The two group finding algorithms we have studied (FOF and AdaptaHOP) give similar results. The discrepancies measured between them occur principally at the low mass end of the halo mass function and can be brought down to the percent level when one considers that haloes detected using AdaptaHOP generally contain several FOF haloes. Alternatively, one could use (as in the HOP algorithm, see Eisenstein & Hut 1998), multiple/adaptive density thresholds to separate haloes from the background to reduce discrepancies with percolation algorithms. However it is unclear that the various thresholds to use can be determined using physical arguments, so we believe it makes more sense to limit the number of ``free'' parameters and use a single density threshold, as implemented in AdaptaHOP. One can then take advantage of the embedded hierarchy of density maxima within each of the haloes identified that way to define subhaloes. Finally, we emphasise that it is hard to decide which of the algorithms (percolation or density based) is closer to the ``true'' gravitationally bound halo, as poorly resolved substructures located in the outskirts of massive haloes are neither isolated, nor fully relaxed objects, and as such, a reliable estimate of their total energy is not easy to achieve, making it very difficult to decide whether they are bound to the larger halo.
Top right panel: AdaptaHOP halo shown in the right panel of Fig. A.2. Top left panel: the 16 FOF haloes whose particles are found in this AdaptaHOP halo (the best FOF halo match is shown in the left panel of Fig. A.2). Bottom left panel: virial regions of the 16 FOF haloes. Bottom right panel: virial regions of the MSM halo and subhaloes as detailed in Fig. 4.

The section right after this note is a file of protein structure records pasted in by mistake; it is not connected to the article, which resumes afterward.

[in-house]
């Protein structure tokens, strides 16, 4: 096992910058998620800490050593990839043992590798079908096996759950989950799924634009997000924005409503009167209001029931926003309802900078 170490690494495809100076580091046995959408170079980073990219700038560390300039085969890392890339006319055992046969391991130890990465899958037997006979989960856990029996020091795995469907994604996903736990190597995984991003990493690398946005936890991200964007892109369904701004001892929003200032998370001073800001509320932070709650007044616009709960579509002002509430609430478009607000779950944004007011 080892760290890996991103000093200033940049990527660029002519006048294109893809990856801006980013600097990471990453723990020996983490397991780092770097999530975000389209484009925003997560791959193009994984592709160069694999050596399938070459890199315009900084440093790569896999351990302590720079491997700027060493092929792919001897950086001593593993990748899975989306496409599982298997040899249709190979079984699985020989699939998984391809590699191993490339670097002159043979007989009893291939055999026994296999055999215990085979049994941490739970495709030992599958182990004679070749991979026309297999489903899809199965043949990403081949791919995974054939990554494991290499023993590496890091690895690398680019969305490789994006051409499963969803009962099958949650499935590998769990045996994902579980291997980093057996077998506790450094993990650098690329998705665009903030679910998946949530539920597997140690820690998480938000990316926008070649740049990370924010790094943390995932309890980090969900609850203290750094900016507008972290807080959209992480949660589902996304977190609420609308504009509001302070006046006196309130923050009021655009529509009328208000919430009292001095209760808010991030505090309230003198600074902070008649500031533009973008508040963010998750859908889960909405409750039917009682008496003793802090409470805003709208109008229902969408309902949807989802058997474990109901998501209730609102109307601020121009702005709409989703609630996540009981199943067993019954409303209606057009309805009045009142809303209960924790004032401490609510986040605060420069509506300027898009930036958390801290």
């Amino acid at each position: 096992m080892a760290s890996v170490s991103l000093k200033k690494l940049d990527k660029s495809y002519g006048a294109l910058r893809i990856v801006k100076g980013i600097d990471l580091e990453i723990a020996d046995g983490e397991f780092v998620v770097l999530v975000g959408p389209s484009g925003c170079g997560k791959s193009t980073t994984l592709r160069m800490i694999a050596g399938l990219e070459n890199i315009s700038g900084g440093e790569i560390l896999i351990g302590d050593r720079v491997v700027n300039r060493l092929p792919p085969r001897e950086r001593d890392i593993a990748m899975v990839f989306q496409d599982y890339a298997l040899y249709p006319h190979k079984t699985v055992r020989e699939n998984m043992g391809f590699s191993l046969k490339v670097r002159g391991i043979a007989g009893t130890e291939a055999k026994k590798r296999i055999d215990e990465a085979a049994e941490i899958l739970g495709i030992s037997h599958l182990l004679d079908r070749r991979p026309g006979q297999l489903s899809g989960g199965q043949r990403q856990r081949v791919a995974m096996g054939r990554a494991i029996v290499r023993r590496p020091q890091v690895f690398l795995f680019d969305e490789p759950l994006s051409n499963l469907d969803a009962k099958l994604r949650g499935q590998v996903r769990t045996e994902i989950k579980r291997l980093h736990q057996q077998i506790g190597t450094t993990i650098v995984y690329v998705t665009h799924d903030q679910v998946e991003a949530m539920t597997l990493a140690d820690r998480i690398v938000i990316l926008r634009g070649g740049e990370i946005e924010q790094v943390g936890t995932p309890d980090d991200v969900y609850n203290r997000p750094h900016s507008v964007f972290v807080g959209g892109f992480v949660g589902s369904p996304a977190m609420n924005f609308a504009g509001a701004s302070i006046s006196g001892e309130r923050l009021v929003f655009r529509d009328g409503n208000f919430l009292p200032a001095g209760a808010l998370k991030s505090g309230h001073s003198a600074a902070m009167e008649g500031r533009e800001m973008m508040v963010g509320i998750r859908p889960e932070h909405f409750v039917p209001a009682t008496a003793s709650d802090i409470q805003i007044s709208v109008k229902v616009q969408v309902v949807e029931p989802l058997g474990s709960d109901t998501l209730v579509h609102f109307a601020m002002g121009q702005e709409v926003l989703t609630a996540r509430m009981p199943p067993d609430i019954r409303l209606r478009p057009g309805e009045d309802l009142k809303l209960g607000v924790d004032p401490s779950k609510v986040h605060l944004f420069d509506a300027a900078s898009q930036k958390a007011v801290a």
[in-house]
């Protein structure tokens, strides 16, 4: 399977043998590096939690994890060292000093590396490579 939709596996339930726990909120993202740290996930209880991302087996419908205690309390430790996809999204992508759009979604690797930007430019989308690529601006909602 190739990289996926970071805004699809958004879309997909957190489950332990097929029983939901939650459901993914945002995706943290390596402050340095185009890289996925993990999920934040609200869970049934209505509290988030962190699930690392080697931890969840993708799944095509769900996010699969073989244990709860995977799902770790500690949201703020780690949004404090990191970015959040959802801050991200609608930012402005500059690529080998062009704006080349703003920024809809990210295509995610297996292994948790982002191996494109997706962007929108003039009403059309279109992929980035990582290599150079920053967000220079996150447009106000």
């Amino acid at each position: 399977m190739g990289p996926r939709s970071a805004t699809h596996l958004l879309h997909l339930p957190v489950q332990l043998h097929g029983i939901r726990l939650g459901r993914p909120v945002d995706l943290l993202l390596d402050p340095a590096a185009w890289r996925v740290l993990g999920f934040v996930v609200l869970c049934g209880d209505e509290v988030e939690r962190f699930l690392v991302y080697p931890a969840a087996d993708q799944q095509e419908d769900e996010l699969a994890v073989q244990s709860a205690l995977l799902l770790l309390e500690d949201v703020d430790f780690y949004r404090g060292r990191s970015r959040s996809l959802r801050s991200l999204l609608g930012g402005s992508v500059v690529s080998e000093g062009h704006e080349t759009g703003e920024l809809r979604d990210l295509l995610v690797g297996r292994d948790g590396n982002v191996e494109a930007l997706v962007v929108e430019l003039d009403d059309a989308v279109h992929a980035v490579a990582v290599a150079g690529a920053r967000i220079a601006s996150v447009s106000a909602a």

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As mentioned in the previous subsection of this appendix, by mapping particles contained in an AdaptaHOP halo onto the FOF halo distribution, one realises that these particles often belong to several FOF haloes. This is illustrated in Fig. A.7, where we see in the top left panel the 16 FOF haloes which contain particles from the single AdaptaHOP halo plotted in the top right panel. Recall that this means that for each of these 16 FOF haloes most of their particles are cross identified as particles belonging to the AdaptaHOP halo. Each circle in the bottom left panel represents the virial sphere of one of these 16 FOF haloes. The circles on the bottom right panel represent the virial sphere of the main halo and its subhaloes defined using the MSM method. We point out that the largest FOF halo in the cluster (shown in Fig. A.2) includes both the main MSM halo and its largest subhalo. It means that from the FOF point of view the major merger between halo and largest subhalo has occurred as well. We also see that the 15 extra FOF haloes are detected as MSM subhaloes of the main halo. As a matter of fact this cluster of 16 FOF haloes is identified with a single structure tree containing 23 subhaloes by AdaptaHOP/MSM.